Fertilisers are critical to today’s agricultural sector. We take a look at Biota Nutri and speak to CEO, Mark Valentine, about the growing technology that is changing farming in the Netherlands and abroad.
GROW THE BEST
Farming is a unique and ever-changing frontier. Where agriculture focuses on field-scale produce grown at ground level, horticulture revolves around the use of greenhouses and the many technological systems that are put in place to maximise growth.
Growing technology, such as fertilisers, are key to maintaining this yield and continue to play a critical role in agricultural practices at all levels. In the Netherlands, Biota Nutri (Biota) is one such company that supplies growing technology to the European market and beyond.
“The industry is quite strong in the Netherlands, which is the second biggest exporter of agricultural products next to the US according to the government figures,” begins Mark Valentine, CEO of the company. “It is an exciting sector to work in; the Dutch are known as the de facto leaders of growing technology so the competition is high at all times, which forces you to work to the highest standards.”
Biota develops, produces and distributes organic fertilisers for agriculture and horticulture. The company is constantly conducting R&D in the field of recovering nutrients from plant-based residual streams, with the aim to create a world in which circular and organic cultivation is accessible to everyone.
Biota has three connecting business lines; the first is the manufacturing of organic fertilisers, through which the company offers a full range of fertilisers and stimulants to suit horticultural and agricultural needs; the second revolves around the company’s growing technology through which Biota advises and works with customers on bioreactors or other equipment needed for organic growing. Lastly, Biota promotes its software tool, an online calculator that helps growers switch to organic cultivation on their own schedule.
“Biota is different from other organic fertiliser companies as we make our products from plant-based waste streams, combined with our patented process to create the basis for our fertilisers,” Valentine tells us. “Our premium products are in our Low Organic NPK range of fertilisers. They’re different from the competition in that they are clear liquids that don’t block irrigation systems, provide nutrients and trace elements immediately to the plants, and also allow produce grown with Biota fertiliser to wear the vegan trademark in the stores.”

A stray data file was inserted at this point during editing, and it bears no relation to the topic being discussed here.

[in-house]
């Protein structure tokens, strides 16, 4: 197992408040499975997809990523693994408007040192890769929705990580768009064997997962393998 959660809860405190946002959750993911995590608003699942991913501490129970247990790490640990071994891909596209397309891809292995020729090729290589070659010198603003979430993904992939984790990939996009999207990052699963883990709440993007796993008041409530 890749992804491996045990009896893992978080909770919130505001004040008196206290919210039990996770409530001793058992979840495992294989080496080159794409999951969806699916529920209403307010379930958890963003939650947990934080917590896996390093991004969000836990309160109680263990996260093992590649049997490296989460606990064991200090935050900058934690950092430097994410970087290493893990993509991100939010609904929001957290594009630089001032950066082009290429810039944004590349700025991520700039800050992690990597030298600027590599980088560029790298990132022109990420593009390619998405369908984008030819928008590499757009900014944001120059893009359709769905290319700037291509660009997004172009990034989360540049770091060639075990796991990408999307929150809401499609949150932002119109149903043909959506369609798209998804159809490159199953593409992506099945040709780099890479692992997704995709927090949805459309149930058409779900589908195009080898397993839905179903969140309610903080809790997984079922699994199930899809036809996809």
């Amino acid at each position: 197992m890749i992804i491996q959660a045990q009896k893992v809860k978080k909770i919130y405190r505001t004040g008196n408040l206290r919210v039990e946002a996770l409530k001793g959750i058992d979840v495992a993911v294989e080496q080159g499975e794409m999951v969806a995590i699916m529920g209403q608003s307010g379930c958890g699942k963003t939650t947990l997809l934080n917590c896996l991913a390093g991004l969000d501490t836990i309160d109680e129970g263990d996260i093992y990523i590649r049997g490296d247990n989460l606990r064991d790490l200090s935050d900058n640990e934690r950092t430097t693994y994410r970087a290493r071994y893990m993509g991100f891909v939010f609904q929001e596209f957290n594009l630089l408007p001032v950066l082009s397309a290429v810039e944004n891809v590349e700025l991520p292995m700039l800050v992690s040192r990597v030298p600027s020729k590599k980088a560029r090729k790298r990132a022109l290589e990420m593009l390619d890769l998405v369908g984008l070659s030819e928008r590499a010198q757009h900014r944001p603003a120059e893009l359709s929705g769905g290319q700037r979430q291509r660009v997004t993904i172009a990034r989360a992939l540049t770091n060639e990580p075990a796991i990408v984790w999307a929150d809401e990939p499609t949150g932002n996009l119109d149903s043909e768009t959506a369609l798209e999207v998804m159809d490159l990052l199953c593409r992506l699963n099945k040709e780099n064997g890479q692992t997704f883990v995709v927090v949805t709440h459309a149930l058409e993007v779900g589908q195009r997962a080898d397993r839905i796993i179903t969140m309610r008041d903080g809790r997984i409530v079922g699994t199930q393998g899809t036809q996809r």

Despite being based in the Netherlands just outside of Amsterdam, Biota also has offices in Los Angeles in the US as well as Uganda and a presence in Canada, selling to around 30 countries with its main clients in North and South America.
The twin pillars of Biota’s focus are innovation and sustainability. According to Valentine, the Dutch government is introducing sustainability goals and looking to push farmers to grow more organic produce. These are positive initiatives, yet farmers require subsidies and assistance to adopt these changes successfully as the market demand is not as high, unlike in the US for example.
“The last couple of years under the COVID-19 pandemic and subsequent escalating energy prices have caused attrition in the industry and some businesses have closed, while others shut down in the winter as the cost of growing is too high,” he explains. “The long-term outlook is positive as the bio-based economy becomes a reality and even more green material developments are introduced.”
In light of this, Biota’s main mission is to reduce the use of chemical fertilisers by giving growers the tools they need to grow organically without compromising on quality and production. The use of residual flows plays a key role in this as by using residual streams, the company is turning plant waste into plant food to create a truly circular and sustainable model for growers.
“In the longer term, we aim to be integrated directly into the recycling and processing facilities to optimise the process and create other sustainable product options from the remaining biomass, such as clothes and furniture,” Valentine continues.
EXPANSION AND AUTOMATION
Biota has planned to open a US facility since 2019, with the goal of manufacturing on-site to reduce the costs and shipping delays for its US-based customers. However, with the arrival of COVID-19, the company altered its strategy and expanded its European capacity with a new fully automated tank farm manufacturing facility that is reproducible and scalable for future locations.
“We are now in the process of working with investors to restart the US effort, and I will be spending the majority of my time in the US in 2023 as we get the project restarted,” says Valentine. “We also have a number of other projects underway, mostly collaborating with universities or groups looking to develop advanced sustainable products or solutions. One of our main challenges is price; organic products aren’t made in the same high volumes as chemical fertilisers at the moment, so the economies of scale and optimisation are still in progress.”
Yet, according to Valentine, the future of the industry is all about artificial intelligence (AI) and automation, as technology can reach a level of repeatability and accuracy that humans simply cannot match. Much like the manufacturing industry, the use of robotics and automation will continue to grow when it comes to picking and packing.
“But for the rest of this year, we hope to get the US facility started to better serve the customers in that part of the world and also reach the second stage of optimising our patented extraction process, which will enable us to control our costs and reduce risks as we grow,” concludes Valentine.